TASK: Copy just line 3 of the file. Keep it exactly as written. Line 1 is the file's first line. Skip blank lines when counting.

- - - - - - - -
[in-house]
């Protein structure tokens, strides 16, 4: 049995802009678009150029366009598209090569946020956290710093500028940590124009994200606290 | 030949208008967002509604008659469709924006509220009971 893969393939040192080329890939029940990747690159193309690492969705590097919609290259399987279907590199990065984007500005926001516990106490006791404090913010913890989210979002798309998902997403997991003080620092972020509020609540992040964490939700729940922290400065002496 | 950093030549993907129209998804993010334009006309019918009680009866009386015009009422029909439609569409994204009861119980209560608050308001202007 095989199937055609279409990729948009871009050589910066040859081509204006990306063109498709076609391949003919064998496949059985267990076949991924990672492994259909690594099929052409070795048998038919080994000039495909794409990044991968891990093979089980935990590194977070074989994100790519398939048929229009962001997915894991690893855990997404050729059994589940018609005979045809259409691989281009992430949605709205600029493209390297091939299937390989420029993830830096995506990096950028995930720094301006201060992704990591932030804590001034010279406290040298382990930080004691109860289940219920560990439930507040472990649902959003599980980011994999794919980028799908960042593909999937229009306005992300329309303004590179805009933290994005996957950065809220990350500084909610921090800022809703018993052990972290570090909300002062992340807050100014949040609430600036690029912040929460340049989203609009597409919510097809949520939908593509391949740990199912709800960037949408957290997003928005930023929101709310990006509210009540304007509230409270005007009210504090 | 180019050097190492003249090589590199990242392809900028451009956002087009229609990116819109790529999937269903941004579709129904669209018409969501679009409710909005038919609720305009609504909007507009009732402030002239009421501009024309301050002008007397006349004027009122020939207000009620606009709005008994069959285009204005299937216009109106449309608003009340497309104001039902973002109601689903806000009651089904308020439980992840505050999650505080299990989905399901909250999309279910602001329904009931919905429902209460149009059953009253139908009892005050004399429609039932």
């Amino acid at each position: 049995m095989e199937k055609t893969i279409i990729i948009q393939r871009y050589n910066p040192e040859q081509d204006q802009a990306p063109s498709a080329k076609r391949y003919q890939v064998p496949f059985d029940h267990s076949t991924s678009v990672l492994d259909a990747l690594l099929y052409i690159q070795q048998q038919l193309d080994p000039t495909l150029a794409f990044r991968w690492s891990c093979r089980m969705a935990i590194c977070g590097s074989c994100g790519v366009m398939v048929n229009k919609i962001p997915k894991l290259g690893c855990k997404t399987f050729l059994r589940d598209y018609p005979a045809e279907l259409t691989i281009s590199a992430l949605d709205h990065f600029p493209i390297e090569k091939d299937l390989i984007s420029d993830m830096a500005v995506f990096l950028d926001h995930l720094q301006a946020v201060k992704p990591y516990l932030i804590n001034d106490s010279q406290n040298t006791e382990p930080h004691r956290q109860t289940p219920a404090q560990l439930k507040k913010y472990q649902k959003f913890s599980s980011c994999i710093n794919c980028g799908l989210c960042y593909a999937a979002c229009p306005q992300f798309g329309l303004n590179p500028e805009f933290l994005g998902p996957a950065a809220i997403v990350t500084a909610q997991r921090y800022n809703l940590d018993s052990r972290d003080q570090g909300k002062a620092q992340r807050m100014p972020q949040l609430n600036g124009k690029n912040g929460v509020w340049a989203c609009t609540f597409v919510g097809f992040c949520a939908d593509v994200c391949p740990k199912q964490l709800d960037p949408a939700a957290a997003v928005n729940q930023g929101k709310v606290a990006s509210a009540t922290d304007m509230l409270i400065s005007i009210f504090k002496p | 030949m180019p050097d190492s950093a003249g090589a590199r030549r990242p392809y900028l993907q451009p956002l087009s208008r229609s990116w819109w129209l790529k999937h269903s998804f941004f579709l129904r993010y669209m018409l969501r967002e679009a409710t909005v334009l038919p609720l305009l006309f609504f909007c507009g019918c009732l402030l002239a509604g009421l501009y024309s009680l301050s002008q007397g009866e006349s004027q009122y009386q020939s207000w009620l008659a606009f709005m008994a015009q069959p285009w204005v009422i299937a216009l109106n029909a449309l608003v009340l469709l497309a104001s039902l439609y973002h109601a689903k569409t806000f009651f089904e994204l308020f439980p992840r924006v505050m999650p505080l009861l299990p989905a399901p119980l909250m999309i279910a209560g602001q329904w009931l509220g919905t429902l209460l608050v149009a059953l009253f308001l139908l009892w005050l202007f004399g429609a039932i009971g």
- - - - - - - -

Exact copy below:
């Amino acid at each position: 049995m095989e199937k055609t893969i279409i990729i948009q393939r871009y050589n910066p040192e040859q081509d204006q802009a990306p063109s498709a080329k076609r391949y003919q890939v064998p496949f059985d029940h267990s076949t991924s678009v990672l492994d259909a990747l690594l099929y052409i690159q070795q048998q038919l193309d080994p000039t495909l150029a794409f990044r991968w690492s891990c093979r089980m969705a935990i590194c977070g590097s074989c994100g790519v366009m398939v048929n229009k919609i962001p997915k894991l290259g690893c855990k997404t399987f050729l059994r589940d598209y018609p005979a045809e279907l259409t691989i281009s590199a992430l949605d709205h990065f600029p493209i390297e090569k091939d299937l390989i984007s420029d993830m830096a500005v995506f990096l950028d926001h995930l720094q301006a946020v201060k992704p990591y516990l932030i804590n001034d106490s010279q406290n040298t006791e382990p930080h004691r956290q109860t289940p219920a404090q560990l439930k507040k913010y472990q649902k959003f913890s599980s980011c994999i710093n794919c980028g799908l989210c960042y593909a999937a979002c229009p306005q992300f798309g329309l303004n590179p500028e805009f933290l994005g998902p996957a950065a809220i997403v990350t500084a909610q997991r921090y800022n809703l940590d018993s052990r972290d003080q570090g909300k002062a620092q992340r807050m100014p972020q949040l609430n600036g124009k690029n912040g929460v509020w340049a989203c609009t609540f597409v919510g097809f992040c949520a939908d593509v994200c391949p740990k199912q964490l709800d960037p949408a939700a957290a997003v928005n729940q930023g929101k709310v606290a990006s509210a009540t922290d304007m509230l409270i400065s005007i009210f504090k002496p | 030949m180019p050097d190492s950093a003249g090589a590199r030549r990242p392809y900028l993907q451009p956002l087009s208008r229609s990116w819109w129209l790529k999937h269903s998804f941004f579709l129904r993010y669209m018409l969501r967002e679009a409710t909005v334009l038919p609720l305009l006309f609504f909007c507009g019918c009732l402030l002239a509604g009421l501009y024309s009680l301050s002008q007397g009866e006349s004027q009122y009386q020939s207000w009620l008659a606009f709005m008994a015009q069959p285009w204005v009422i299937a216009l109106n029909a449309l608003v009340l469709l497309a104001s039902l439609y973002h109601a689903k569409t806000f009651f089904e994204l308020f439980p992840r924006v505050m999650p505080l009861l299990p989905a399901p119980l909250m999309i279910a209560g602001q329904w009931l509220g919905t429902l209460l608050v149009a059953l009253f308001l139908l009892w005050l202007f004399g429609a039932i009971g």